Super Street Network

 |   |  Meguiar Acura Integra Type R Twin-Turbocharged Show Car - Huff & Puff

Meguiar Acura Integra Type R Twin-Turbocharged Show Car - Huff & Puff

Dyno-Flogging the Meguiar's Twin-Charged Integra

Horacio Sydney
Nov 1, 2001 SHARE

How can you not love an over-achieving motor like the Integra Type R’s B18C5? To squeeze 195 hp from just 1.8 liters is quite a feat. Far more than just a red cam cover, the Type R motor gets its own unique higher compression pistons, more aggressive cams, among other tasty mechanical bits that let it howl as few passenger car motors ever have. The B18C5’s ability to produce power is predicated on its ability that it can rev to heights that would annihilate lesser motors to gulp in the volumes of air necessary for such a high-per-liter specific output.

The Meguiar’s/HKS approach toward maximizing the power of the B18C5 under the hood involves forcing more air into the combustion chambers, using turbocharging and supercharging. The quest to do something completely different in a show car led to this Twin Charger solution after twin-turbocharging had been abandoned due to packaging constraints. Borrowing a page from the Lancia Group B rally program, HKS opted to use the Meguiar’s Type R as the test bed for this Twin Charger system.

The goal was to squeeze the fattest power curve from the 1.8L mill from idle to redline. In concept, the lag-free supercharging would boost torque under 4,000 rpm and low speed response, while the turbocharger would enhance the B18C’s penchant for top end power.

The primary requirement for this system was that it be a bolt-on affair. As such, there would be no use of lower compression aluminum piston forgings, a steel or reinforced head gasket, or any other trick done to the stock bottom end. The dual compressor system has been bolted to the Type R motor with a high 10.6:1 compression ratio, stock cast (though coated) pistons, and a stock head gasket, in much the same way that most enthusiasts would. This exercise sought to explore how far the term “bolt-on” could go toward improving performance.

The pressure-inducing components of this system are the self-lubricating Eaton blower and the HKS 2835 ball-bearing turbo. The air charge, which is force-fed to the blower by the turbo, is intercooled. As a result, the air gulped by the roots-blower is at or near ambient air temperature. The turbo is responsible for the majority of the boost, about .6–.8 bar while the belt-driven blower accounts for about .3–.4 bar, and given the roots-blower’s design, has a tendency of heating the air charge a bit. Getting this sort of combination to survive without succumbing to the death-knock of detonation on the stock motor would be the challenge facing HKS engine guru Jon Kuroyama. The only way that double boost, high compression, and pump gas can co- exist without grenading the motor is the HKS F-CON S fuel/spark computer. The F-CON S is a piggyback system that connects to the stock Acura ECU and permits the fine-tuning of the spark and fuel parameters required by this unique pressurized combination.

The F-CON S system allows the injector duty cycle to be increased, providing more fuel to create power and cool the chamber. Additional fuel is necessary to make power, but also to avoid the lean fuel type condition that can lead to detonation and damage. with the F-CON system. The duty cycle can be tuned in 250 rpm (increments) for optimum fuel delivery across the powerband. In this case, the injector duty cycle is manipulated for operation between 60 and 90 percent of its capacity.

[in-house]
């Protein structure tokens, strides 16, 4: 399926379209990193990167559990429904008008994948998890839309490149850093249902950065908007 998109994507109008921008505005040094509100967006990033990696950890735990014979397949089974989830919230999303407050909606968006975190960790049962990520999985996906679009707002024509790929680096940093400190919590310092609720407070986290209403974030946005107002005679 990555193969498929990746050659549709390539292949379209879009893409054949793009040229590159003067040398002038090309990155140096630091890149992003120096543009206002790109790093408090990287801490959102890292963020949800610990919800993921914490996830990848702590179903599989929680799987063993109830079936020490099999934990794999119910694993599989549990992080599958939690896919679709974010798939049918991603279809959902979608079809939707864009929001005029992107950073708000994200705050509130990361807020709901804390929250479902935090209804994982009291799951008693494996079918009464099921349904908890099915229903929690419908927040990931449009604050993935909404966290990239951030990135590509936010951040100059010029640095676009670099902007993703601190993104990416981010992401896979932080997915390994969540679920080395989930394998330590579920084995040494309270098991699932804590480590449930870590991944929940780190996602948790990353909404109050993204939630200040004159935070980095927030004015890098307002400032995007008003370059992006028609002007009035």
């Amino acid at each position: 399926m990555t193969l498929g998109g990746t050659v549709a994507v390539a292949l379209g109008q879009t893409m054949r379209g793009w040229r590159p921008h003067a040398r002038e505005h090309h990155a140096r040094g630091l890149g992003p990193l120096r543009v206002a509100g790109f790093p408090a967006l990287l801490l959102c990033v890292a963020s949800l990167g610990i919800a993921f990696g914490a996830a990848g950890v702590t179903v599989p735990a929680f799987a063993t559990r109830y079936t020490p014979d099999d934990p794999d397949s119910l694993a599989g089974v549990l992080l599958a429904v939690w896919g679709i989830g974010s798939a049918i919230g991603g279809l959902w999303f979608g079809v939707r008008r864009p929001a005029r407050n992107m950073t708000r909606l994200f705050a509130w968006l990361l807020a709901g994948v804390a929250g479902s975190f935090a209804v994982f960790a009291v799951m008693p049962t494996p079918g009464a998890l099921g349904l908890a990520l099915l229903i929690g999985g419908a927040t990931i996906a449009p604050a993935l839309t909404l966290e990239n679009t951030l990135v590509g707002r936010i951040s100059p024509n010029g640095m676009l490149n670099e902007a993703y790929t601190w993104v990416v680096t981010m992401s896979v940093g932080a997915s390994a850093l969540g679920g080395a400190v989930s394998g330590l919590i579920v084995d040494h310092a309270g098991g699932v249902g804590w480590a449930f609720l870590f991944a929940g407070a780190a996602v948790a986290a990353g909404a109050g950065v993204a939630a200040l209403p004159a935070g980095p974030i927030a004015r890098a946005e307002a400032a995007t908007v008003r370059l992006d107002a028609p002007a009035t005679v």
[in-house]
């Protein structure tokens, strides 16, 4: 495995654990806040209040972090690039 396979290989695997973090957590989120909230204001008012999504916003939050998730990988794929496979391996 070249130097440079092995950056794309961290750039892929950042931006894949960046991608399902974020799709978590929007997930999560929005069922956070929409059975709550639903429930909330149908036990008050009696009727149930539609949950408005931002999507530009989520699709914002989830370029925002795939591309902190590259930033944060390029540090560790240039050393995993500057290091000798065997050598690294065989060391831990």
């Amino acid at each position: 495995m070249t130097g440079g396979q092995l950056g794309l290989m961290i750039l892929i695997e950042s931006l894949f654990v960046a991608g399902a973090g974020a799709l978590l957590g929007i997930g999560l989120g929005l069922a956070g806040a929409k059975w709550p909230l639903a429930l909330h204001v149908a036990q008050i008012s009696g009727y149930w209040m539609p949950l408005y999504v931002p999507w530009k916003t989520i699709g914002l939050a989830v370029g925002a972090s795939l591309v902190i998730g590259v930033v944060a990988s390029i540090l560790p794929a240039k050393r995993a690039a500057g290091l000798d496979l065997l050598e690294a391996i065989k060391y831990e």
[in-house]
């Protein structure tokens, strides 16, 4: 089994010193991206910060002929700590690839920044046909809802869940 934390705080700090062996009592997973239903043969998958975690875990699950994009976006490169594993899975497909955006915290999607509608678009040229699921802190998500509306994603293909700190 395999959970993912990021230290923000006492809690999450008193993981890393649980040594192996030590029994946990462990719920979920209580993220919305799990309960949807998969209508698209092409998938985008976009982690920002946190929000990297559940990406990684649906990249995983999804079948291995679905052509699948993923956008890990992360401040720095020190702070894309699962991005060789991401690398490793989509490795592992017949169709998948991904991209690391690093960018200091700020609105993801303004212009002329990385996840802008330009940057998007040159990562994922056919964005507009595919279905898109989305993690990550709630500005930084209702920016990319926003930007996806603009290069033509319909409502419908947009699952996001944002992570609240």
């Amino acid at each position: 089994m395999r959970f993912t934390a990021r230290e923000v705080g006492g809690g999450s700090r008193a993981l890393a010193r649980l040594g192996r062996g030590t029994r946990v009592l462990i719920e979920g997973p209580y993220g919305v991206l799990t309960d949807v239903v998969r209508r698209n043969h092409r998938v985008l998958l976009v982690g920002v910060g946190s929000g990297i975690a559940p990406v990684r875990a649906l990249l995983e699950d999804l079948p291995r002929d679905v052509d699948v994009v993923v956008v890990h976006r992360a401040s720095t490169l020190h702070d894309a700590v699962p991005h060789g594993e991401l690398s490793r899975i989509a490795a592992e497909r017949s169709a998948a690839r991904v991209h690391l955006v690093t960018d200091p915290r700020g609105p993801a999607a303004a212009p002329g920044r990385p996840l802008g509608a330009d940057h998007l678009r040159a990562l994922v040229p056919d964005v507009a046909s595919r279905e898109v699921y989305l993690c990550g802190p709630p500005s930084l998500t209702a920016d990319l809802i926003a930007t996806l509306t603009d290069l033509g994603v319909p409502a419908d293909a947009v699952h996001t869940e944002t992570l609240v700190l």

Meeting such fuel demands requires the use of an adjustable fuel pressure regulator and an electric Bosch racing pump that provides between 42 and 45 psi static pressure and about 60 psi under load. The F-CON S’s tweaks to the stock timing map shows between 3 and 6 degrees of timing retard after the VTEC kicks in with about 26 degrees of total timing. The F-CON S also allowed the timing to be backed down just before the VTEC point (5,800 rpm) to help prevent detonation as the power dipped momentarily while the VTEC cam profiles engaged.

Achieving a “banzai dyno run” required that the injector duty cycle be maxed-out and set the timing on the ragged edge of detonation inducing cylinder events, and with the total boost cranked to 1.5 bar (22.5 psi), 442 hp was attained on the DynoJet. This is dyno horsepower (with special sauce in the tank) with parameters for fuel and spark governed as the car rides on rollers. On the street, this combination could survive comfortably at a playful and reliable 325 hp, but its ability to create power makes a convincing argument for the F-CON S as a tuning aid.

This streetable compressor combination succeeds at fattening the torque of the engine at lower rpm, while the belt-driven compressor additional power builds more exhaust energy to help spool the turbo faster, and build top end power after the VTEC point. With some more fine-tuning, HKS hopes to soon offer this system as the ultimate bolt-on kit for the enthusiast who just can’t seem to leave well enough alone—which is all of us, really.

SHARE ARTICLE
By Horacio Sydney
1 Articles

RELATED ARTICLES

BROWSE CARS BY MARKET

MORE FEATURES

The 2015 Lexus NX has just been priced to start at $35,405 for the turbocharged NX 200t.
Karla SanchezOct 20, 2014
Mercedes will expand and explore its greener side.
Erick AyapanaOct 20, 2014
Kia is thinking outside of the box for this year's SEMA show -- or maybe just with its stomach.
Alex NishimotoOct 20, 2014
Supercharged Subaru BRZ that's super clean.
Big MikeOct 20, 2014
Creating the mid-engined monster enthusiasts want from Stuttgart
Peter WuOct 19, 2014

SEARCH ARTICLES BY MAKE/MODEL

Search
TO TOP